Miscellaneous¶
The Miscellaneous package provides various functions and methods which are used in the examples and in some of the other implemented routines.
The package contains the following modules:
PyDynamic.misc.SecondOrderSystem
: tools for 2nd order systemsPyDynamic.misc.filterstuff
: tools for digital filtersPyDynamic.misc.testsignals
: test signalsPyDynamic.misc.noise
: noise related functionsPyDynamic.misc.tools
: miscellaneous useful helper functions
Tools for 2nd order systems¶
The PyDynamic.misc.SecondOrderSystem
module is a collection of methods that
are used throughout the whole package, specialized for second
order dynamic systems, such as the ones used for high-class accelerometers.
This module contains the following functions:
sos_FreqResp()
: Calculation of the system frequency responsesos_phys2filter()
: Calculation of continuous filter coefficients from physical parameterssos_absphase()
: Propagation of uncertainty from physical parameters to real and imaginary part of system’s transfer function using GUM S2 Monte Carlosos_realimag()
: Propagation of uncertainty from physical parameters to real and imaginary part of system’s transfer function using GUM S2 Monte Carlo
- PyDynamic.misc.SecondOrderSystem.sos_FreqResp(S, d, f0, freqs)[source]¶
Calculation of the system frequency response
The frequency response is calculated from the continuous physical model of a second order system given by
\(H(f) = \frac{4S\pi^2f_0^2}{(2\pi f_0)^2 + 2jd(2\pi f_0)f - f^2}\)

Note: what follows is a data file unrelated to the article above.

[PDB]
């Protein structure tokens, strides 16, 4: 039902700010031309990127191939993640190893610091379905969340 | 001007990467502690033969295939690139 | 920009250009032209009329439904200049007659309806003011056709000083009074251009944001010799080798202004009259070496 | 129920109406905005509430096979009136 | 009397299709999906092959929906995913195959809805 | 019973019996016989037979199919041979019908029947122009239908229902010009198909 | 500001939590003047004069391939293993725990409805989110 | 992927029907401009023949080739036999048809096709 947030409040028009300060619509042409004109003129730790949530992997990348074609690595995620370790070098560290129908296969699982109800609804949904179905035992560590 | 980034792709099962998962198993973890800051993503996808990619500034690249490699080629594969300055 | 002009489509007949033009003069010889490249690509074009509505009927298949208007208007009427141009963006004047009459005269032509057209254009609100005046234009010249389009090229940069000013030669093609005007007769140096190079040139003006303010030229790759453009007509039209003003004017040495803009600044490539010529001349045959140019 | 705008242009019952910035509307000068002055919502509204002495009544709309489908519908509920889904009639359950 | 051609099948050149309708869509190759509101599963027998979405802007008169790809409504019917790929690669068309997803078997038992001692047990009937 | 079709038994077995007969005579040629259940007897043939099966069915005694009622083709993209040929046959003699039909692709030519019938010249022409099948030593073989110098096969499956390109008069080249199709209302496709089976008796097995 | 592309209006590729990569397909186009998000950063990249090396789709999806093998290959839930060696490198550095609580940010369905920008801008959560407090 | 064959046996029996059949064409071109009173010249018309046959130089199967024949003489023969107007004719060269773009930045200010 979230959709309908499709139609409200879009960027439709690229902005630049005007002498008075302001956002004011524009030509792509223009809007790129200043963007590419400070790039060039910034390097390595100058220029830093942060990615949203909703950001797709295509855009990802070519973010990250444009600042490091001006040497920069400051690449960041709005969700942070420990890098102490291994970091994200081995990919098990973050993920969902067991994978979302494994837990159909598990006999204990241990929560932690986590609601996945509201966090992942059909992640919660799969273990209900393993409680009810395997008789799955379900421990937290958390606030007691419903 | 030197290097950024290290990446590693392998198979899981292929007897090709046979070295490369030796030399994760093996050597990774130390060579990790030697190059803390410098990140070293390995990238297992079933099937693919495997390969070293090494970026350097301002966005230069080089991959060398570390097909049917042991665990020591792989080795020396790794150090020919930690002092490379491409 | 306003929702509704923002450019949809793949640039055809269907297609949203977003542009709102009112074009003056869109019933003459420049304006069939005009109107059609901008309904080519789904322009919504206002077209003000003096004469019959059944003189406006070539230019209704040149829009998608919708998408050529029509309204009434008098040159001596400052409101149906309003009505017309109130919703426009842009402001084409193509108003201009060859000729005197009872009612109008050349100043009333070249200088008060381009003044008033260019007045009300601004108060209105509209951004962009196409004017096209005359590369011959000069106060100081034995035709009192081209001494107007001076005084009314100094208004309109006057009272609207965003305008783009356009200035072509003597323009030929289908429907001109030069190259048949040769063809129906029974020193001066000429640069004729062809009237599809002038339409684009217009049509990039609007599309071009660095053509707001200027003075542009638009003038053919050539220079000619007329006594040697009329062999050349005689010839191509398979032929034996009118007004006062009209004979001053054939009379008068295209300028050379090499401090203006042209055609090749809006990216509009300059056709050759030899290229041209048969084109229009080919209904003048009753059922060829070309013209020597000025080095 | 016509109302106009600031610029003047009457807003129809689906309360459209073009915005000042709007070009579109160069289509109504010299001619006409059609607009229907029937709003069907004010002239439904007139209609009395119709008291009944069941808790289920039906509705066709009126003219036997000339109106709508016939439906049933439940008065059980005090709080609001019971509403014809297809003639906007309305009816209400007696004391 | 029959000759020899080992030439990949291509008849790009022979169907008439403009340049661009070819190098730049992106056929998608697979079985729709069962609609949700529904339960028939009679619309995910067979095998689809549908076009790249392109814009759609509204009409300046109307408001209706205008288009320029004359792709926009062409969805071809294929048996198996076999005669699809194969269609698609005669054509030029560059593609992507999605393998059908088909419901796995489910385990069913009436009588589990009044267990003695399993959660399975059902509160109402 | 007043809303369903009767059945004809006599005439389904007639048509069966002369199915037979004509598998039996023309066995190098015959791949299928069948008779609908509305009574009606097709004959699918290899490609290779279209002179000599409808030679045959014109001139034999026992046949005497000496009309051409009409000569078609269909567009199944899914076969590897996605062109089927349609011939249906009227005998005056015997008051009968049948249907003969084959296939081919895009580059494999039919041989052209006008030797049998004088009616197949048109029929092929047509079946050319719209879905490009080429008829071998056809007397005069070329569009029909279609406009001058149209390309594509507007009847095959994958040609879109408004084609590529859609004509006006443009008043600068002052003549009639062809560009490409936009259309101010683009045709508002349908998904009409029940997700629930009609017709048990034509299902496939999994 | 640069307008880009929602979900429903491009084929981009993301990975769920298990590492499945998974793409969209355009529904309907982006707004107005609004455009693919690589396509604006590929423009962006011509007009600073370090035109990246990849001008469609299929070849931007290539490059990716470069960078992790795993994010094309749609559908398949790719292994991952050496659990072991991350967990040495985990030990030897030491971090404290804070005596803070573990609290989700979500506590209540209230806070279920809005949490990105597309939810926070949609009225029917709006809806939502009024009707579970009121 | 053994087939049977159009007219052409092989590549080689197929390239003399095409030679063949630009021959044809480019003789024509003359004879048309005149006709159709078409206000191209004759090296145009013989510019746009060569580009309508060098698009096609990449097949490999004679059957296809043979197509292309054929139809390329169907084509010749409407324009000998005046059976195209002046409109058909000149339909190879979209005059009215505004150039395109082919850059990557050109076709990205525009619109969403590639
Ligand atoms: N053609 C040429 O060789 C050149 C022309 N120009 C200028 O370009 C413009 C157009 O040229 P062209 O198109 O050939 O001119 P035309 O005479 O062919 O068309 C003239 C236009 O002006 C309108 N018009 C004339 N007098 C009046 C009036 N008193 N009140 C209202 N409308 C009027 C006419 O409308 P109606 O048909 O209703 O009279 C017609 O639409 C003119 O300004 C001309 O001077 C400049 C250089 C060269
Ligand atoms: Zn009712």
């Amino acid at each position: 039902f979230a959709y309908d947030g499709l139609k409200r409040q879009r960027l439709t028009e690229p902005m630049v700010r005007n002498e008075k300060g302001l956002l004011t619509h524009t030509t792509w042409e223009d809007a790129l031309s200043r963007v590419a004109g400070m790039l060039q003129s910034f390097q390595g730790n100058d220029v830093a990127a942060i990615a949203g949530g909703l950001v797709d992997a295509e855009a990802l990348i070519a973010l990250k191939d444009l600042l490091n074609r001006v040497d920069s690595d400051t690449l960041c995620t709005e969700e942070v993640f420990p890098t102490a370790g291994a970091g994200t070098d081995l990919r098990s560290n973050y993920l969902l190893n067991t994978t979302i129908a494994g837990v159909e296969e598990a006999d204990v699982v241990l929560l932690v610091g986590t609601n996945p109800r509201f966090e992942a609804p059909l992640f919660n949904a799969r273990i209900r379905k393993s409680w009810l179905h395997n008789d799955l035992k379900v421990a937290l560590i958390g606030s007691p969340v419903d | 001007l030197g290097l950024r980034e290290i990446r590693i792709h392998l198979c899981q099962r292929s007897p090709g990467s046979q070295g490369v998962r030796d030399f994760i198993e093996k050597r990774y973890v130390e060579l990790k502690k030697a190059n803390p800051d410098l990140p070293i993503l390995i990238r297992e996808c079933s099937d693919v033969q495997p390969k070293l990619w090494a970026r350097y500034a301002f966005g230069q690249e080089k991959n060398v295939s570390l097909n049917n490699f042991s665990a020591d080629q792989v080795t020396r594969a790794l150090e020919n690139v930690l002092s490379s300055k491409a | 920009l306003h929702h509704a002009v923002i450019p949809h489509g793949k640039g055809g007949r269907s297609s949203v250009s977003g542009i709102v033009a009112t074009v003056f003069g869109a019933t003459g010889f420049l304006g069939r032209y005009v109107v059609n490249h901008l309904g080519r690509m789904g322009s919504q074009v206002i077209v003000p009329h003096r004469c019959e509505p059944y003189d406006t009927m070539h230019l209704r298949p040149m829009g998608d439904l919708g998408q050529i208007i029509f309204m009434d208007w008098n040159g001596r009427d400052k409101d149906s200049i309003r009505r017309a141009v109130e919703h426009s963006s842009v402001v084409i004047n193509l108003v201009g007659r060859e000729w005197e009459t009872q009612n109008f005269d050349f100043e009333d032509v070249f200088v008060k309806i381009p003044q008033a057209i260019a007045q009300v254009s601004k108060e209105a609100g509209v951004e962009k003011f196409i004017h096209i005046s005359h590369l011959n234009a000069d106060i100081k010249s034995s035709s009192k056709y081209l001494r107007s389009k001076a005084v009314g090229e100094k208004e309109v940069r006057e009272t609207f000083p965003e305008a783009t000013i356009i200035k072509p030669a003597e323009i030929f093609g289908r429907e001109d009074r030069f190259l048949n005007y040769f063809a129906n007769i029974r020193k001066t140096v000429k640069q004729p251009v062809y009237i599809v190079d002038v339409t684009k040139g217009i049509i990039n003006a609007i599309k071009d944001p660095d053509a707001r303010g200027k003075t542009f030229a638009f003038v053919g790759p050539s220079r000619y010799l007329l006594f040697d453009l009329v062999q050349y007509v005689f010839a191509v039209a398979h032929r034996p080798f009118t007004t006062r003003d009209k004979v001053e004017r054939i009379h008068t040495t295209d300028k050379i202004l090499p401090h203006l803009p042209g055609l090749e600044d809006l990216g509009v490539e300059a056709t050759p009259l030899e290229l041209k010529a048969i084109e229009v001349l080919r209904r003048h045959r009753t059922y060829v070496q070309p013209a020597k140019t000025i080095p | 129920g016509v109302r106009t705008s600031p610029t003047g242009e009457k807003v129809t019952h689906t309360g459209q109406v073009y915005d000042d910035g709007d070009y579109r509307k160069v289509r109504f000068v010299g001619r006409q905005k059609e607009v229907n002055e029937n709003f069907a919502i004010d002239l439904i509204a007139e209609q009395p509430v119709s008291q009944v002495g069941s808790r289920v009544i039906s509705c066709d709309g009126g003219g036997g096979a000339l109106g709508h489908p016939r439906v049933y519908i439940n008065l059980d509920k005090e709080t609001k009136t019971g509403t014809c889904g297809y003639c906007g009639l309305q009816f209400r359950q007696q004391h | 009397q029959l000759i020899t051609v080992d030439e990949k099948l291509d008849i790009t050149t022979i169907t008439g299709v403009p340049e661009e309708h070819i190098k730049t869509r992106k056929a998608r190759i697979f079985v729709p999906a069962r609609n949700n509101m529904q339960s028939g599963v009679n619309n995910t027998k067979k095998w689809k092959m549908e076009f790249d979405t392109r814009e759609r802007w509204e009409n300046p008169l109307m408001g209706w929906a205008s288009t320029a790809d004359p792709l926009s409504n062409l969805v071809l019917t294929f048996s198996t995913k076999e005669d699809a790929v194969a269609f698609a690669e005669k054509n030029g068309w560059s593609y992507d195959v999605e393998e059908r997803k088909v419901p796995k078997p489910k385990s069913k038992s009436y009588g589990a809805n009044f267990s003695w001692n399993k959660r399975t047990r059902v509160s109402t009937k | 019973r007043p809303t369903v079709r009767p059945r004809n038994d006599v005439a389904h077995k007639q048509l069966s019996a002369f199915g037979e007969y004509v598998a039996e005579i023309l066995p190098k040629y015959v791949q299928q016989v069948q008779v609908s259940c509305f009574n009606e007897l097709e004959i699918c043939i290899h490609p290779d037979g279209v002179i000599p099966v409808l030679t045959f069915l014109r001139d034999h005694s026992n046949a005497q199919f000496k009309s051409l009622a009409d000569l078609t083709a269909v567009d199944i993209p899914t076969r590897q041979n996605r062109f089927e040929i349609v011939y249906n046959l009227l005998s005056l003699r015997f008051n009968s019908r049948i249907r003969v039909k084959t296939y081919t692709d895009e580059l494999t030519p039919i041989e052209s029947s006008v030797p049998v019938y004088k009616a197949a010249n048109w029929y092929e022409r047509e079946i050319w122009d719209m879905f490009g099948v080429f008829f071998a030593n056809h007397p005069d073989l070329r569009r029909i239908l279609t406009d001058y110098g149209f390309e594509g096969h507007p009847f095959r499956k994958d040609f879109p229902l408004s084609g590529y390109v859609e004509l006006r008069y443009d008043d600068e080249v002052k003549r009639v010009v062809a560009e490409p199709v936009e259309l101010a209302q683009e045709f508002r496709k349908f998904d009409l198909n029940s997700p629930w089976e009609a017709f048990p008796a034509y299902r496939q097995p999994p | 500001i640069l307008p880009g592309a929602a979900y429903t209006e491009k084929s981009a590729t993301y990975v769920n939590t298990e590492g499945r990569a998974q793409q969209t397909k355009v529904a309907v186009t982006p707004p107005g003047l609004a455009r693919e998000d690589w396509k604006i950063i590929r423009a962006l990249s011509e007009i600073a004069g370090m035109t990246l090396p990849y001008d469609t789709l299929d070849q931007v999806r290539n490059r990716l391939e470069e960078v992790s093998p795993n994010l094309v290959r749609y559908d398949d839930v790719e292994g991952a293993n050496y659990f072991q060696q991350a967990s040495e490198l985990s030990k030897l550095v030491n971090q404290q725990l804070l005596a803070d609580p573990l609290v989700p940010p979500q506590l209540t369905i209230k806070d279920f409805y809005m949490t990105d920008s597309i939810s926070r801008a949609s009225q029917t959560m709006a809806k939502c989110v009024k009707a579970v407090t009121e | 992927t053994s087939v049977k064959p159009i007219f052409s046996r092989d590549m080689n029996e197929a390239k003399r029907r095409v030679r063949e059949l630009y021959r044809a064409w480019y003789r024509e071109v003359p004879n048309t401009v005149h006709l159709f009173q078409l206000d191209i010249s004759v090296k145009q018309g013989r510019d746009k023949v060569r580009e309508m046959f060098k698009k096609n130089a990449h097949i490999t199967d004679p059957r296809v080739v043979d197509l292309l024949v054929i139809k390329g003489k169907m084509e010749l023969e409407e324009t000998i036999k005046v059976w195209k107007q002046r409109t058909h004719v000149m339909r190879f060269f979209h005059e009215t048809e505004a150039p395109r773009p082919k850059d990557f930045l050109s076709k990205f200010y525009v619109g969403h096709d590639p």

If the provided system parameters are vectors then \(H(f)\) is calculated for each set of parameters. This is helpful for Monte Carlo simulations by using draws from the model parameters
- Parameters
- Returns
H – complex frequency response values
- Return type
ndarray shape (N,) or ndarray shape (N,K)
- PyDynamic.misc.SecondOrderSystem.sos_absphase(S, d, f0, uS, ud, uf0, f, runs=10000)[source]¶
Propagation of uncertainty from physical parameters to real and imaginary part of system’s transfer function using GUM S2 Monte Carlo.
- Parameters
S (float) – static gain
d (float) – damping
f0 (float) – resonance frequency
uS (float) – uncertainty associated with static gain
ud (float) – uncertainty associated with damping
uf0 (float) – uncertainty associated with resonance frequency
f (ndarray, shape (N,)) – frequency values at which to calculate amplitue and phase
- Returns
Hmean (ndarray, shape (N,)) – best estimate of complex frequency response values
Hcov (ndarray, shape (2N,2N)) – covariance matrix [ [u(abs,abs), u(abs,phase)], [u(phase,abs), u(phase,phase)] ]
- PyDynamic.misc.SecondOrderSystem.sos_phys2filter(S, d, f0)[source]¶
Calculation of continuous filter coefficients from physical parameters.
If the provided system parameters are vectors then the filter coefficients are calculated for each set of parameters. This is helpful for Monte Carlo simulations by using draws from the model parameters
- PyDynamic.misc.SecondOrderSystem.sos_realimag(S, d, f0, uS, ud, uf0, f, runs=10000)[source]¶
Propagation of uncertainty from physical parameters to real and imaginary part of system’s transfer function using GUM S2 Monte Carlo.
- Parameters
S (float) – static gain
d (float) – damping
f0 (float) – resonance frequency
uS (float) – uncertainty associated with static gain
ud (float) – uncertainty associated with damping
uf0 (float) – uncertainty associated with resonance frequency
f (ndarray, shape (N,)) – frequency values at which to calculate real and imaginary part
- Returns
Hmean (ndarray, shape (N,)) – best estimate of complex frequency response values
Hcov (ndarray, shape (2N,2N)) – covariance matrix [ [u(real,real), u(real,imag)], [u(imag,real), u(imag,imag)] ]
Tools for digital filters¶
The PyDynamic.misc.filterstuff
module is a collection of methods which are
related to filter design.
This module contains the following functions:
db()
: Calculation of decibel values \(20\log_{10}(x)\) for a vector of valuesua()
: Shortcut for calculation of unwrapped angle of complex valuesgrpdelay()
: Calculation of the group delay of a digital filtermapinside()